I'm scratching my head trying to figure out what it means that the filename of the Reston Town Center expansion map is "revised_tc_straw_man.pdf". Whose straw man argument is it?

by Peter K on Feb 4, 2014 3:08 pm • linkreport

Good piece. I've lived in Reston for 15 years and it amazes me how quickly it has changed.

One correction. The W&OD crosses the toll road (via underpass) to the east of Wiehle, so it isn't true that all of the crossing were designed for cars. It could be said that one was designed for trains, but is now used for bikes and pedestrians. I use it frequently to get to my gym on the north side of the toll road.

by Greg on Feb 4, 2014 3:14 pm • linkreport

It would have been astronomically expensive to detour the silver line underground from Wiehle Ave to RTC proper, but man, that would have been so much better than having the reston parkway station be a Vienna/Dunn Loring/West Falls style highway median stop. As it stands, its a lovely nearly half mile walk along 6 lane arterials and parking lots to get to RTC.

Underground yes, but an elevated section that left the toll road and hit RTC directly wouldnt have been that expensive and would have provided so much more development potential. NIMBY prevented that, which is sometimes an even greater issue than funding.

by Richard on Feb 4, 2014 3:28 pm • linkreport

Peter,

I don't know why either. I got the maps from the county's maps/images section of their website on the update but it didn't really provide anymore context than that.

Greg,

You're right and I've actually used the trail before in that section. But it is at the extreme edge of the study area so it'll be good to see more pedestrian friendly crossings come up.

by Canaan on Feb 4, 2014 3:44 pm • linkreport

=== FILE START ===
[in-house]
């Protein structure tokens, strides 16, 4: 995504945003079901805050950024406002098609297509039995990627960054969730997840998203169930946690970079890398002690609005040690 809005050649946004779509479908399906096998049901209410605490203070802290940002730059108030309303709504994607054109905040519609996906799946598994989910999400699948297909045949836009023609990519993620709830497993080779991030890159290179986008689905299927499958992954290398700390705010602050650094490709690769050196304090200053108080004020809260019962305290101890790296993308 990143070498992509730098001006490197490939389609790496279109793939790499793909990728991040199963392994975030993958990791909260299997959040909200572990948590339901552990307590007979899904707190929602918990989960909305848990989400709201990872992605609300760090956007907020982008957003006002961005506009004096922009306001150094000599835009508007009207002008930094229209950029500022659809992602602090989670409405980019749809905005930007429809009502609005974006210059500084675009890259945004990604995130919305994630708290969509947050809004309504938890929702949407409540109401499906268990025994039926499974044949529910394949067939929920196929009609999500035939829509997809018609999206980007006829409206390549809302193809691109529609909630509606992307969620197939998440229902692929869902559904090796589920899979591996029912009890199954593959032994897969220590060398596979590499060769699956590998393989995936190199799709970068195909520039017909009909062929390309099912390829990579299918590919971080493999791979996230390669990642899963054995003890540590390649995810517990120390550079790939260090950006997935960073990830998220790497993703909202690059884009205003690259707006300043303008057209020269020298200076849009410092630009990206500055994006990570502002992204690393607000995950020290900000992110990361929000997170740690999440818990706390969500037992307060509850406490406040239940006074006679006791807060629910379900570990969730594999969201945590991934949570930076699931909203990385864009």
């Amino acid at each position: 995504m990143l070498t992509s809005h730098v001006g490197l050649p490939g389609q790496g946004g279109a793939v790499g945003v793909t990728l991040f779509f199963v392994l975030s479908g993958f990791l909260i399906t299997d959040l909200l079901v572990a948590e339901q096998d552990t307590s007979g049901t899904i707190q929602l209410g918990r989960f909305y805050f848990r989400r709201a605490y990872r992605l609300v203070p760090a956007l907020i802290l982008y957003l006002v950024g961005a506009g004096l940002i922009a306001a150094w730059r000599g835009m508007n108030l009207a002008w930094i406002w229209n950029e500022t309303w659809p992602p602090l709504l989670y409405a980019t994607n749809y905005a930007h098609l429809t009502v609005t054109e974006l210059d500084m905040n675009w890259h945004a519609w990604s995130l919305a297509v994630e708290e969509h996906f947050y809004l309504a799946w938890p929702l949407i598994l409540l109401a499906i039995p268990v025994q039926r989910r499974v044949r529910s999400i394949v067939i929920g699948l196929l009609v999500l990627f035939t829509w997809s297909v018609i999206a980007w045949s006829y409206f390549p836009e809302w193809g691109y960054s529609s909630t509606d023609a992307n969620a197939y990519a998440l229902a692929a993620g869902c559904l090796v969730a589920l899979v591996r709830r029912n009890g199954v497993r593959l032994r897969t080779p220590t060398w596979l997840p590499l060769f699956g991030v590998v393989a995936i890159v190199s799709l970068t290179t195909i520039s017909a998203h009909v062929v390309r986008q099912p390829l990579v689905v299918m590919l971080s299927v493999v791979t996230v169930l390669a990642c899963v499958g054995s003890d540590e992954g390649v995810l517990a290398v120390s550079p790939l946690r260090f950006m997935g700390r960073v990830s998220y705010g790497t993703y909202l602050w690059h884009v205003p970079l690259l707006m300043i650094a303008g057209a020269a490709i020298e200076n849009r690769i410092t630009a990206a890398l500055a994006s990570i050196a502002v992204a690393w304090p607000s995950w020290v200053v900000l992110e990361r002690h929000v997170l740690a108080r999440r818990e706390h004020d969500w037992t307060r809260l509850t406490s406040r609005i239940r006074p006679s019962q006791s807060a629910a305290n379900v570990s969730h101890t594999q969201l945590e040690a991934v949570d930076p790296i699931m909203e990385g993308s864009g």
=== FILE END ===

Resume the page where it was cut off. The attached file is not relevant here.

In the long term, I don't think we'll view the location as having "missed" urban Reston. What you're calling RTC proper is the Boston Properties part of Reston. Reston Heights (the SE corner of Reston Parkway and the Toll Road) has approval for a large residential/retail/office complex. The area to the south of the station is sparsely populated with office buildings and I expect will eventually be filled in with development. So, in 15 or 20 years you may not consider the station outside of urban Reston. A raised track into RTC would ultimately be a shortsighted option. And if they had done that it probably would have gone up the W&OD and ruined it.

by Greg on Feb 4, 2014 3:50 pm • linkreport

Looks great, except where does Fairfax County expect to get such a high demand out of all the planned office space? You can't develop Tysons into a city at the proposed densities AND redevelop Springfield, Merrifield, Centreville, Chantilly, Bailey's X-Roads, Herndon, Fairfax, and Reston into huge mixed-use or commercial areas with so much office space. Not if you are also competing with Loudoun, Arlington, DC and Maryland.

I don't get it.

by xtr657 on Feb 4, 2014 4:22 pm • linkreport

Throw a streetcar down the median of Reston Parkway with a large commuter lot at Route 7 to prevent commuters clogging up Reston Town Center on their way to the Metro.

by MJB on Feb 4, 2014 4:35 pm • linkreport